Shaq vs. Hakeem in ’95 Finals

Shaquille O’Neal232812.5.5956.52.5
Hakeem Olajuwon3132.811.5.4835.52.0

Dwight Howard vs. Pau Gasol in ’09 Finals

Dwight Howard2314.515.5.37533
Pau Gasol28209.5383.01.5

Barring injury, Dwight Howard is destined for greatness. He is a superstar at the most important position in the NBA. Five years from now, he will probably be drawing comparisons to the greatest post players who ever played. In comparison, though, Shaq was in a league of his own.

Friday, June 05, 2009

AL Central fear factor

The AL Central doesn’t appear to be it’s usual stout self this season with just one team playing better than .500 baseball. Lucky for us, that team is the Detroit Tigers. The Tigers own a 2.5 game lead over the Twins. However, considering the prowess of the division over the last few years, forgive me if I’m extremely worried about a team in the division catching fire. Since 2005, every team in the AL Central has made it to the playoffs with the exception of Kansas City. Since 2007, the Tigers are 74-90 against the AL Central and 116-93 against everyone else. Even when the Tigers led the division by ten games in August ’06, Minnesota went 71-33 over the last 2.5 months of the season to steal the division. As long as there are games to be played, the fear of some random AL Central team blowing up will always be on my mind Willie Nelson-style.

So, without further ado, here is my fear factor for each AL Central team and its prospects of foiling Detroit’s surprise run at the division (from most to least fearful):

1). Minnesota Twins

ESPN forgot to tell us before the season that Babe Ruth himself was going to be playing catcher for the Twinkies. If you have been following baseball, then you already know that Joe Mauer is currently putting together one of the greatest seasons in MLB history. Granted, it has only been a little over 100 at-bats. Still, his OPS+ is 262. Barry Bonds allegedly injected his way to a record 268 but nobody else has even come close to that number. Mauer has 12 home runs through 110 at-bats. His previous high was 13 in 2006 but that took 521 at-bats. He’s also hitting .436—and it's June! If Mauer has truly found his power swing—and this isn’t some sort of Ruthian spirit possessing his body for a month or two—then he could be a once in a generation player. He is well on his way to winning his third batting title—as a catcher no less. Oh yeah, and the guy who hits behind him--Justin Morneau--won the AL MVP in ’06 and came in second last season. This team can rake. Plus, they’re the frickin’ Twins. They’re always good. Francicso Liriano being absolutely atrocious makes them slightly less terrifying but not enough to keep them out of my nightmares. It would take intervention at the highest level to keep the Twins from winning the division. They are really, really scary. Like, a 10-year old watching The Texas Chainsaw Massacre -scary.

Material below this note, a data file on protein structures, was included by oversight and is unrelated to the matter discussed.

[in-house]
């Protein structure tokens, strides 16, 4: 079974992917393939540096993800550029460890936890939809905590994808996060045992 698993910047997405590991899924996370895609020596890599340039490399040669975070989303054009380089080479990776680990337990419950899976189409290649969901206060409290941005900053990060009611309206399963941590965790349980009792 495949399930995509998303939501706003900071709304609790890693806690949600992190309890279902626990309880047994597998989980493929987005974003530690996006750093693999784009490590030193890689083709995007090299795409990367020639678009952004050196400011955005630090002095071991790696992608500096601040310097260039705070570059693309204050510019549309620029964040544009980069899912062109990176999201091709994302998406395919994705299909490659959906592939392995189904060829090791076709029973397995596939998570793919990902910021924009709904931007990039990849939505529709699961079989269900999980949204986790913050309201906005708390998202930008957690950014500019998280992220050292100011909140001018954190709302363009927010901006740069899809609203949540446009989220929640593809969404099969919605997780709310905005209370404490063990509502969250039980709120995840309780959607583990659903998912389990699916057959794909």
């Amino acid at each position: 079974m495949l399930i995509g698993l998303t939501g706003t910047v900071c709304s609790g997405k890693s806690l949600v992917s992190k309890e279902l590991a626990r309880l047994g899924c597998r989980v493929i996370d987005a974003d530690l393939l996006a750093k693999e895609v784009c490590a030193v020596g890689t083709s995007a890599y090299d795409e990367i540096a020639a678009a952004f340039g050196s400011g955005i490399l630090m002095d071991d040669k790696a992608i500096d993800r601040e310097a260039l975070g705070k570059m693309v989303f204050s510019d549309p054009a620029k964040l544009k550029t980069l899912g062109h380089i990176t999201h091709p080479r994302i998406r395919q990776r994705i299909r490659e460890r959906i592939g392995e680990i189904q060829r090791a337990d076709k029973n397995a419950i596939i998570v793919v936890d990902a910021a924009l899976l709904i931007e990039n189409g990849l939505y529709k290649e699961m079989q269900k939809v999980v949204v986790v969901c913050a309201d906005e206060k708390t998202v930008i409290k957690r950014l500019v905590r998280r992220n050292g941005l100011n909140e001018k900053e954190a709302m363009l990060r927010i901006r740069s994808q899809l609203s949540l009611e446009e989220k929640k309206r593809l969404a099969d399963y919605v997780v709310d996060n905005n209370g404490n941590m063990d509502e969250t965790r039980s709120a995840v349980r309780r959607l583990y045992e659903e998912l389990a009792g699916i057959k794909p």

2). Chicago White Sox

The White Sox are the heaviest team in MLB. They are one of the oldest teams in MLB. Pitchers all across baseball—well, maybe just two—are vetoing trades to the South Side. This team started deteriorating the minute it won the World Series in 2005. Or, at least that’s what everyone thought. Despite being universally projected to finish no better than third in the division, the Sox won the AL Central last season. They were projected to be even worse this year and still have managed to hover around .500. Apparently “old and fat” doesn’t prevent a team from being good. The ChiSox have dominated both the Tigers and the rest of the division in recent years. Since 2005, the Sox are 51-26 against the Tigers and 186-129 against the division. In that same time frame, Chicago is only 189-197 against everyone else. They have truly been a bully to the division and to the division only. The reason why I’m not as fearful of the Sox as I am the Twins is that a). they don’t have Joe Mauer and Justin Morneau and b). they don’t seem to beat up the rest of the American League in the same way they torture the Tigers and the AL Central. Still, the Sox are a dangerous team. Kenny Williams is feverishly looking for a top-of-the rotation pitcher. If that happens, look out. Until then, the fear factor here is more like a psychological thriller. There's a lot more trepidation than action. Think The Silence of the Lambs just not nearly as good.

3). Cleveland Indians